The greatest impediment to new discoveries is the certainty of what's impossible. Fortunately, in the realm of oil and gas exploration, the impossible becomes possible through innovation and creativity. The words "exploration" and "frontier" are typically linked in the minds of many as pushing the limits of technology and capability in new geologic basins that have had little to no previous exploration effort. And while significant opportunities still exist in these frontier areas, the risks are getting higher and the operating settings are growing more complicated. With the energy industry being challenged by the ever increasing demand for oil and gas, the definition of frontier has expanded over the years to include not only new areas, but also new geologic concepts in what had been considered thoroughly explored areas; unconventional plays in rock types never before considered commercial reservoirs; and even the frontier of new technology increasing recovery in existing fields. Success in all of these frontiers is critical if the industry is going to meet demand.

Not so long ago, the Gulf of Mexico, for example, was declared the Dead Sea; salt signaled the basement and deepwater contained no reservoirs. Once conventional wisdom was turned on its head, both subsalt and deepwater settings became prolific new frontiers. And all of this success was in a basin long considered fully exploration. That story needs to be, and will be, told in many other areas as well.

But technology and new geologic concepts might be the easiest frontiers to unlock as today's explorers are confronted with topics that have become more complex over time, including access, commercial terms, public policy and the environment. Add those "frontiers" to the mix and the challenge becomes even greater.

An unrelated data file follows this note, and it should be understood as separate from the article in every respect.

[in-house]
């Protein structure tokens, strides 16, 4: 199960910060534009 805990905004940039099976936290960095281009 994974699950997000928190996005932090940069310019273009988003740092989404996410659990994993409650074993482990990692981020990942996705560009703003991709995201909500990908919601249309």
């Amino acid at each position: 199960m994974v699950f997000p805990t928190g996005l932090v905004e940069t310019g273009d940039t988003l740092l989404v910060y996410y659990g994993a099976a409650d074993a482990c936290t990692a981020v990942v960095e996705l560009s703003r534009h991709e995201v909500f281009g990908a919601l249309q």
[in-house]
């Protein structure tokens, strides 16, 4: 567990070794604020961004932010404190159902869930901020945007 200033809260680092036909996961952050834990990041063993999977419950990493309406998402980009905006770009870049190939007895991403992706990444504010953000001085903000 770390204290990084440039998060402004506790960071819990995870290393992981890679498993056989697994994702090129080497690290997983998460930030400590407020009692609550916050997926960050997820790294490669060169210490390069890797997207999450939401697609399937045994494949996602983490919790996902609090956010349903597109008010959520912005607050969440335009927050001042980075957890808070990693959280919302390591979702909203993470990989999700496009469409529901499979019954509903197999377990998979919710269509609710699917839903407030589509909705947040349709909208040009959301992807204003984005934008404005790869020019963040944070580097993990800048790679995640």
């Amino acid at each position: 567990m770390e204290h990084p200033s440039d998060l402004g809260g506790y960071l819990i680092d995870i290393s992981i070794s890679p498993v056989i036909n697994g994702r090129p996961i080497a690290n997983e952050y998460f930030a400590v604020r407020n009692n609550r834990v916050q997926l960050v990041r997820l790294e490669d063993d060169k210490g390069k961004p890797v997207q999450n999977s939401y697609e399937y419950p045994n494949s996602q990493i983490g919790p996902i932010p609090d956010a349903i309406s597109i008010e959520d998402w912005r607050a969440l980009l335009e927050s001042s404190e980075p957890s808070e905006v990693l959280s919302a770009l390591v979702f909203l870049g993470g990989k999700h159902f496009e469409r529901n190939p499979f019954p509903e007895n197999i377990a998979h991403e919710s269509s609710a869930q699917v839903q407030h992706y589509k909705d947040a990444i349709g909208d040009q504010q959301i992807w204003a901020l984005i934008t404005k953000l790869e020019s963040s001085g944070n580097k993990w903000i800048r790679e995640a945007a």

A rock or an iPad: Which epitomizes innovation?

A rock is, well, a rock. Dumb as a rock, the saying goes.

What, on the other hand, epitomizes innovation more than Apple and the tablet it created? The iPad 2 has the computing power of a ม million Cray 2 – the 1985 supercomputer the size of a hot tub. Horsepower aside, the iPad revolutionized audiovisual delivery. It created a tool we never knew we needed, yet now cannot live without. The wafer-thin device has capabilities thought impossible a few short years ago.

It's not alone. Many of the world's greatest innovations were written off as impossible. Consider the work of engineer Joseph Strauss. In the 1920s, he designed "the bridge that couldn't be built." Experts railed about insurmountable obstacles: more than a mile of water to cross, 60 mile-an-hour winds, piercing underwater currents, blinding fog, the Great Depression, and, not to be overlooked, occasional earthquakes. Yet Strauss' iconic Golden Gate Bridge, one of the seven engineering wonders of the world, was completed in 1937, on time, for less than ำ million …during worst part of the Depression.

Does our industry - oil and gas exploration, in particular - have its own bridges that cannot be built? Sometimes, our greatest impediment to discovery is our certainty of what's impossible. Yet in the history of the oil and gas business, unconventional thinking has regularly turned the impossible into the possible, the industry frontier into the industry standard. In the span of this geologist's 32-year career, two of today's preeminent hydrocarbon plays - deepwater sands and onshore shales - materialized from the annals of the impossible.

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